A new system for simultaneous measurement of photosynthesis and solar-induced fluorescence

Can solar-induced fluorescence be used to accurately estimate photosynthetic traits at different scales?

As the primary determinant of plant productivity, photosynthesis has long been regarded as a target for improvement in plant breeding programs. Yet while photosynthesis is relatively easy to measure directly at the leaf scale using portable gas exchange instruments, measurement at the field or ecosystem scale in such a manner is unfeasible. This has led to researchers investigating new less direct techniques that could allow for measurement of photosynthesis at a variety of scales.

Solar-induced chlorophyll fluorescence (SIF) is a promising tool to estimate photosynthesis remotely (i.e. from satellite) by measuring the fluoresced light from chlorophyll pigments of plants. However, the mechanistic relationship between SIF and photosynthesis remains unclear. 

(A) Side-view schematic of the of the modified LI-6800 leaf chamber plate with inserted spectrometer fibre-optic. (B) Top-view schematic of the modified plate, which highlights the orientation of the 1.5-mm drilled hole in reference to the temperature sensor hole. (C) Photo of the modified system with fibre-optic inserted into the leaf chamber. Image credit: Meeker et al.

In their recent paper in AoBP, Meeker et al. describe the modifications they made to two common gas exchange systems that allow them to measure SIF and photosynthesis simultaneously at the leaf-level. LI-COR LI-6800 and WALZ GFS-3000 gas exchange instruments were modified with a visible-near-infrared (VIS-NIR) spectrometer to measure active and passive fluorescence simultaneously. Whilst the WALZ system is limited mostly to in-lab use, the LI-COR system is highly portable and can be used in the field.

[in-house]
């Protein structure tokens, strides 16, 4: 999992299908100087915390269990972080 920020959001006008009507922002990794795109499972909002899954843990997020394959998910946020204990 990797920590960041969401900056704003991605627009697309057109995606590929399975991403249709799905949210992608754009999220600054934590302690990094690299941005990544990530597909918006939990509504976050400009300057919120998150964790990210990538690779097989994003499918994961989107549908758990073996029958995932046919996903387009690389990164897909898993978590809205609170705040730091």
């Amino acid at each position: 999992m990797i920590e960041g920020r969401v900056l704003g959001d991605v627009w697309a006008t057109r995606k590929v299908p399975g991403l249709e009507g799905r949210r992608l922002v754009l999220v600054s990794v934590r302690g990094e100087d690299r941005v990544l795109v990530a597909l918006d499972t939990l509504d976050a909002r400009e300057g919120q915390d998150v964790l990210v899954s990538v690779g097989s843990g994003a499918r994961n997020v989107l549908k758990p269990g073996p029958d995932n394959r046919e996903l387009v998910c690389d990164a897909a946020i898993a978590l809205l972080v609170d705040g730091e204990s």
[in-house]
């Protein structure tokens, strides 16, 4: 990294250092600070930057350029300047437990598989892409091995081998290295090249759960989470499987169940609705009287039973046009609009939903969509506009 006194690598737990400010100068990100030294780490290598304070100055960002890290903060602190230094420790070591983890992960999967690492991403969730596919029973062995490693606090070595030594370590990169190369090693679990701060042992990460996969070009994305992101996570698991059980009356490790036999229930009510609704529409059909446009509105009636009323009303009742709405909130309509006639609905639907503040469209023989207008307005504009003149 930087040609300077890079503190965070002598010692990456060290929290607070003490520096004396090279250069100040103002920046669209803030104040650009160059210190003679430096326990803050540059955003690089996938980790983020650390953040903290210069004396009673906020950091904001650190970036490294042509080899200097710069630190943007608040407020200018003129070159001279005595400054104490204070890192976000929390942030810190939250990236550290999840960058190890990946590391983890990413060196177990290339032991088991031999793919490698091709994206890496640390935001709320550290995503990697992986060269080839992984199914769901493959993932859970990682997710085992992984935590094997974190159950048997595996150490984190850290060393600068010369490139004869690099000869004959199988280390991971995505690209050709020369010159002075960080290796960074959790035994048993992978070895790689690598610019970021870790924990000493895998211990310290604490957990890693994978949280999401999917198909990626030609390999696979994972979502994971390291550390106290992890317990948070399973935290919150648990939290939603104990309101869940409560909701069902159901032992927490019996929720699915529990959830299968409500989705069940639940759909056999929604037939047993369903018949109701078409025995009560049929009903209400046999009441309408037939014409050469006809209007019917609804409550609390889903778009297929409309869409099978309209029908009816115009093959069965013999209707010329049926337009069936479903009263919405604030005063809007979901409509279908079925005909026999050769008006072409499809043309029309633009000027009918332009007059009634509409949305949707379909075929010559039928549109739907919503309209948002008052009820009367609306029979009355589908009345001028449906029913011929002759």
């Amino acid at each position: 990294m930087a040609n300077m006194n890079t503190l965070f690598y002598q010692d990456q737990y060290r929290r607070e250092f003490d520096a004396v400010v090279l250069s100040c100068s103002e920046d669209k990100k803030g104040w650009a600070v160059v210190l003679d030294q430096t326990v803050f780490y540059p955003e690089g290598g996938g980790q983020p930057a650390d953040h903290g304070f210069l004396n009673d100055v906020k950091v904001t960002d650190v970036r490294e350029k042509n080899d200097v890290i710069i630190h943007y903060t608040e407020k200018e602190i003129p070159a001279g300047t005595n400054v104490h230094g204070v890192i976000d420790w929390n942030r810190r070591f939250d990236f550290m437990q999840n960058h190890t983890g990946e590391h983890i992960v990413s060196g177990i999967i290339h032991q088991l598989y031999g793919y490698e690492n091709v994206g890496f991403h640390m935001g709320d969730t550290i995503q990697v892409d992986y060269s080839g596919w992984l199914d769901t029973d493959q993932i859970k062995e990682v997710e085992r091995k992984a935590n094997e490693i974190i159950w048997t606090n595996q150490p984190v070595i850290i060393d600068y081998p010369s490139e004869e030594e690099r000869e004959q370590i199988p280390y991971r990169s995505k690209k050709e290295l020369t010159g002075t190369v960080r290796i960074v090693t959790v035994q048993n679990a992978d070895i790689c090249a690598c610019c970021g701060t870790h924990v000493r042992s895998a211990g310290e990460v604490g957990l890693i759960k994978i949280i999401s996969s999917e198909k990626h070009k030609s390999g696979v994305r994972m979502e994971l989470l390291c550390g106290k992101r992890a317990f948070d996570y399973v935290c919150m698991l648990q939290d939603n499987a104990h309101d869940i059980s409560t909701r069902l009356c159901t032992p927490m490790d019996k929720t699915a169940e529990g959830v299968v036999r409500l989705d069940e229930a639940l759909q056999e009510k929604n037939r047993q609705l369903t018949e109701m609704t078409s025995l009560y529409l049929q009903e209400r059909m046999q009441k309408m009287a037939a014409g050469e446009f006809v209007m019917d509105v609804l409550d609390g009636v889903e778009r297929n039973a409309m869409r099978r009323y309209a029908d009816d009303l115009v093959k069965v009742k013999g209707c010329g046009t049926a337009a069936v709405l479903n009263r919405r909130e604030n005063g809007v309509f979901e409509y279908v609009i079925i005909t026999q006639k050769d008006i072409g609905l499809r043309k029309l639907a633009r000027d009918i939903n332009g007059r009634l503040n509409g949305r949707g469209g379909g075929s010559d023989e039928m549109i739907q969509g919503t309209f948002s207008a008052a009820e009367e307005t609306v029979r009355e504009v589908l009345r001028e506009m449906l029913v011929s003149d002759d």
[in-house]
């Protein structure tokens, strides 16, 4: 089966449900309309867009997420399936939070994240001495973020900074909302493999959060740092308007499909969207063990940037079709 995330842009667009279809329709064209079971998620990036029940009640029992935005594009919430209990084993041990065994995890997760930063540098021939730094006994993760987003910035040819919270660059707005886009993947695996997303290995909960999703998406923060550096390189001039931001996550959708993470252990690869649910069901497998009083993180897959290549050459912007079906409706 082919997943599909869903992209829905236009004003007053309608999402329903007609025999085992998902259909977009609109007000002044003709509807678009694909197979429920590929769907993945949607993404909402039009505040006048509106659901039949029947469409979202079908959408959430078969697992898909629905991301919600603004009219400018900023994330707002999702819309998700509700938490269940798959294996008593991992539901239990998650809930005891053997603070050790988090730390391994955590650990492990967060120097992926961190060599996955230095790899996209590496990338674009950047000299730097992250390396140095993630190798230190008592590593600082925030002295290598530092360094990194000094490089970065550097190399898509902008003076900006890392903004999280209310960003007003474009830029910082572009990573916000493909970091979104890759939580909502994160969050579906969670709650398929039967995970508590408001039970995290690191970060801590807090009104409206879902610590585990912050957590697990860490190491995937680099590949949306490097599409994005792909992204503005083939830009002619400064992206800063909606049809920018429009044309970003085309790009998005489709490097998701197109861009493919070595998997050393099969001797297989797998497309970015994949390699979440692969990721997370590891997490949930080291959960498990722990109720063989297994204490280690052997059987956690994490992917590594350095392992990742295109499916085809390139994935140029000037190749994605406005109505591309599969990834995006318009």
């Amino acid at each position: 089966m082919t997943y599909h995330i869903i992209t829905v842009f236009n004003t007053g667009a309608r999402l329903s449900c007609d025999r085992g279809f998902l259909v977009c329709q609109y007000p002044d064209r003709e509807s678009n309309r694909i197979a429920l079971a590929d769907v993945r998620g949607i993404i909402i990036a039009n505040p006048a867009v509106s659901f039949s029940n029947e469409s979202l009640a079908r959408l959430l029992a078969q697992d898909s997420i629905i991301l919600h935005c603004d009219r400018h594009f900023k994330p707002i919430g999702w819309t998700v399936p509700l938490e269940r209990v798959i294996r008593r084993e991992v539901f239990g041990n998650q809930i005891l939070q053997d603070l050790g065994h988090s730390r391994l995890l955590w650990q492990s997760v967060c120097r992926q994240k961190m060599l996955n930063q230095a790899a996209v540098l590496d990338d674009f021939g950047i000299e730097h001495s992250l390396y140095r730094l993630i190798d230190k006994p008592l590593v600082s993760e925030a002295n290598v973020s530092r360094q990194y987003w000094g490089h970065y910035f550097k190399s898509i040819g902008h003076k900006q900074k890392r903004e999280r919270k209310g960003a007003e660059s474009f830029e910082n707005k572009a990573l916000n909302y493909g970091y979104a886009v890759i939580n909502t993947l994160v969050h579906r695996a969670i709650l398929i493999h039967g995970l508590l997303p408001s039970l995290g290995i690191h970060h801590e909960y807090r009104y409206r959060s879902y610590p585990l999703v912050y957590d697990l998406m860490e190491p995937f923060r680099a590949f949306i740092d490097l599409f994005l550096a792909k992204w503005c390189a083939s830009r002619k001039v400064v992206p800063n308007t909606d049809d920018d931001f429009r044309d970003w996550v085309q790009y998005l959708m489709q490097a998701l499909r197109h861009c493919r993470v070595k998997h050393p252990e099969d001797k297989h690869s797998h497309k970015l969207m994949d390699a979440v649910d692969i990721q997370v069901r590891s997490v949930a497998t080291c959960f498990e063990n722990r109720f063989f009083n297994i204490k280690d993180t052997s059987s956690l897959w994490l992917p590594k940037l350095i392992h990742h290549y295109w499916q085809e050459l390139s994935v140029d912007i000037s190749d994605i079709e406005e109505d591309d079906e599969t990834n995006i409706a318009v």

This new tool can be used to develop a deeper understanding between chlorophyll fluorescence and photosynthesis at different scales. Whilst the authors tested the system with just one plant species in this work, they hope that future research with these devices might look at multiple species aiming to advance the understanding of the biological mechanisms of SIF. Using this device in the field with concurrent tower-based measurements will also help to determine how suitable SIF is for the measurement of photosynthetic traits at the whole field and ecosystem scales.

This Tools article was published in the AoBP Special Issue entitled Solar-Induced Fluorescence: From the Leaf to Beyond the Canopy.

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